Once again, Chief Judge Lippman has identified and addressed a  major access to justice issue.  These proposed court rules will provide a necessary counterbalance to achieve fairness and justice for all summoned before the courts, while permitting debt collectors to proceed with legitimate cases.  Specifically, the consumer credit court rules will help achieve fairness and justice by requiring debt collector plaintiffs to prove the statute of limitation has not expired; proffer evidence of ownership through the chain of assignment; and properly demonstrate the amount owed on the debt.  Additionally, these rules propose the use of certain forms for pro-se consumers to vacate default judgments or file a pro-se answer in a debt collection case.

The Proposed Court Rules Come Closer to Eliminating the Disparity of Judicial Fairness

By applying uniform debt collection court rules to most  New York courts, the proposed court rules limit the disparity of fairness between upstate and down-state residents.    Court rules similar to those proposed have already provided protection to consumers in New York City,  and have proven successful.  In response to the Rochester City Court’s recent promulgation of stricter default judgment rules, debt buyers have attempted to avoid these due process procedures by filing their actions in Monroe County Supreme Court. [1]  As a result, a disparity of judicial fairness based on the debt buyer’s choice of forum remains. The proposed debt collection court rules will help, but not completely level the playing field for all New Yorkers regardless of where they live.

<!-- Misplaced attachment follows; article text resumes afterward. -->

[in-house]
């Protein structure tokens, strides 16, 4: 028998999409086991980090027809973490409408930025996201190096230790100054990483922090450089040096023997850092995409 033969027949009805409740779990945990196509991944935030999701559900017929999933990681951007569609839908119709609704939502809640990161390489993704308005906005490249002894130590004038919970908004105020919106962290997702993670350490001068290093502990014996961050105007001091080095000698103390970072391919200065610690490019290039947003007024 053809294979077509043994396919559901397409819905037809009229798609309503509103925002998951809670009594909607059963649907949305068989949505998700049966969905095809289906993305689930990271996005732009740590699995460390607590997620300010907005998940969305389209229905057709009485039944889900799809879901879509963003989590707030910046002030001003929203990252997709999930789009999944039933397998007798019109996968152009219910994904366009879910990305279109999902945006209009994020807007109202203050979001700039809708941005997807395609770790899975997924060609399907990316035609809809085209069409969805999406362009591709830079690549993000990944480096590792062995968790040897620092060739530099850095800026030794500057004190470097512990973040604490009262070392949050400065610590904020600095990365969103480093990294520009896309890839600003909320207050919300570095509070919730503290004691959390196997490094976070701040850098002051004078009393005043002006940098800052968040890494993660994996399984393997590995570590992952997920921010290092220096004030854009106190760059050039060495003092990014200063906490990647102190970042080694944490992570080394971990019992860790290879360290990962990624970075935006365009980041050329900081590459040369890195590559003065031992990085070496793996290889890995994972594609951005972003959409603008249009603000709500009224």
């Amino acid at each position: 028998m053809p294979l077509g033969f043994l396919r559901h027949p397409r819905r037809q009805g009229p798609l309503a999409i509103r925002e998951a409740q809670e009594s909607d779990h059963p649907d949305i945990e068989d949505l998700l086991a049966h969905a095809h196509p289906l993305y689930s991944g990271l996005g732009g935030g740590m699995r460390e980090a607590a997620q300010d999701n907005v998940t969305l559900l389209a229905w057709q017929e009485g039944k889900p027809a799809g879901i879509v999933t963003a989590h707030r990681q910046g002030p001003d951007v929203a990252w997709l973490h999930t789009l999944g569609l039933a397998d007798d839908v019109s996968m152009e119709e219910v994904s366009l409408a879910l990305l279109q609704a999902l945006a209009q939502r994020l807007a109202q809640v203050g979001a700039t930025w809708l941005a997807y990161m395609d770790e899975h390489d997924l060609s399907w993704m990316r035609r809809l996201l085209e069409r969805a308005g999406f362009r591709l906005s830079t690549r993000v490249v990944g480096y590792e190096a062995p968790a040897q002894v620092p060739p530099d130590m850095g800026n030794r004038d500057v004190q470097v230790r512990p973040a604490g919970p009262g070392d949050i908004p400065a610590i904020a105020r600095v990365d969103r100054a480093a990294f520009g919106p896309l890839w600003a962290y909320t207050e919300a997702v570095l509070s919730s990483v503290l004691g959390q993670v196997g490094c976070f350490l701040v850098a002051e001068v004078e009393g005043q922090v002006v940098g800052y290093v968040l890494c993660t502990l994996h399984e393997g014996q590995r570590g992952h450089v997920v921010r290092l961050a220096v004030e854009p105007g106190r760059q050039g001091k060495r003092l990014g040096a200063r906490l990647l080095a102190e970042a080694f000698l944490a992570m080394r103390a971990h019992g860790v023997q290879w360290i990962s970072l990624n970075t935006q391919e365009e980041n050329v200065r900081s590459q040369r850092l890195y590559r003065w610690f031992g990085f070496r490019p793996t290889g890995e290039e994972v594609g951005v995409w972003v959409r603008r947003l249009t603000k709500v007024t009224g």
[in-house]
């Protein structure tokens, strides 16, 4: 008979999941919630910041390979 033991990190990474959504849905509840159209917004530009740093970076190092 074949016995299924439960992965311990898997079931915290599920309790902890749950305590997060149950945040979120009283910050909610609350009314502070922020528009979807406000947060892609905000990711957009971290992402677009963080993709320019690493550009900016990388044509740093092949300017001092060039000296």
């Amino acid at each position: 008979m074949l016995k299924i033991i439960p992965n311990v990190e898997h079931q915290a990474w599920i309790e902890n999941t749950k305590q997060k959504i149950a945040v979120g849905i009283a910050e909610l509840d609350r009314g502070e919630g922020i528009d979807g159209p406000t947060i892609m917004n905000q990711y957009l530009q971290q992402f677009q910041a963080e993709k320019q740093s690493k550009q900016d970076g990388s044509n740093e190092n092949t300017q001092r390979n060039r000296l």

Achieving Fairness through Affirmation of Statute of Limitations

When bringing their cases, debt buyer-plaintiffs frequently rely on a pro-se defendant’s lack of legal education to assert a statute of limitations defense.  As a group, indigent defendants are more severely harmed by suits intentionally brought after the expiration of the statute of limitations because these defendants are less likely to afford and retain counsel to defend a debt collection lawsuit.  The proposed court rule requiring a debt buyer to affirm that the statute of limitations has not expired is critical to achieving access to justice for all New Yorkers, and is especially significant to low income citizens of this state.  

The Importance of Demonstrating the Chain of Assignment

Halecki v. Empire Portfolios, et al, 09 CV 6615 (W.D.N.Y.),  provides an important window into common and abusive debt buyer litigation practices.   In this matter, we  represented Eugene Halecki, an elderly gentleman who used a Providian credit card with a $1500 credit limit.  In 2004, he owed Providian $700.  Around that time, he was hospitalized and was unable to make any more payments.  Soon after, he defaulted on the debt, and owed $2282.62, including $1400 in fees and interest. 

Four years later, Mr. Halecki’s Providian debt was purchased by a debt buyer called “Empire Portfolios” for  $79.89, as part of a larger portfolio.  Empire Portfolios then referred Halecki’s debt to its debt collection law firm, Cohen & Slamowitz LLP,  which later sued Mr. Halecki for $2282.62 (plus interest) in Buffalo City Court.  In the course of litigation, we learned that  Empire Portfolios is actually a corporation with no employees and is equally owned by its two shareholders: Mitchell Slamowitz and David Cohen.  The two partners of Cohen & Slamowitz LLP, Mitchell Slamowitz and David Cohen, are the same co-owners of Empire Portfolios, Inc.  Cohen & Slamowitz pays Empire Portfolios a confidential amount in “management fees” from the firm’s debt collection work, but there is no written contract between these two business entities.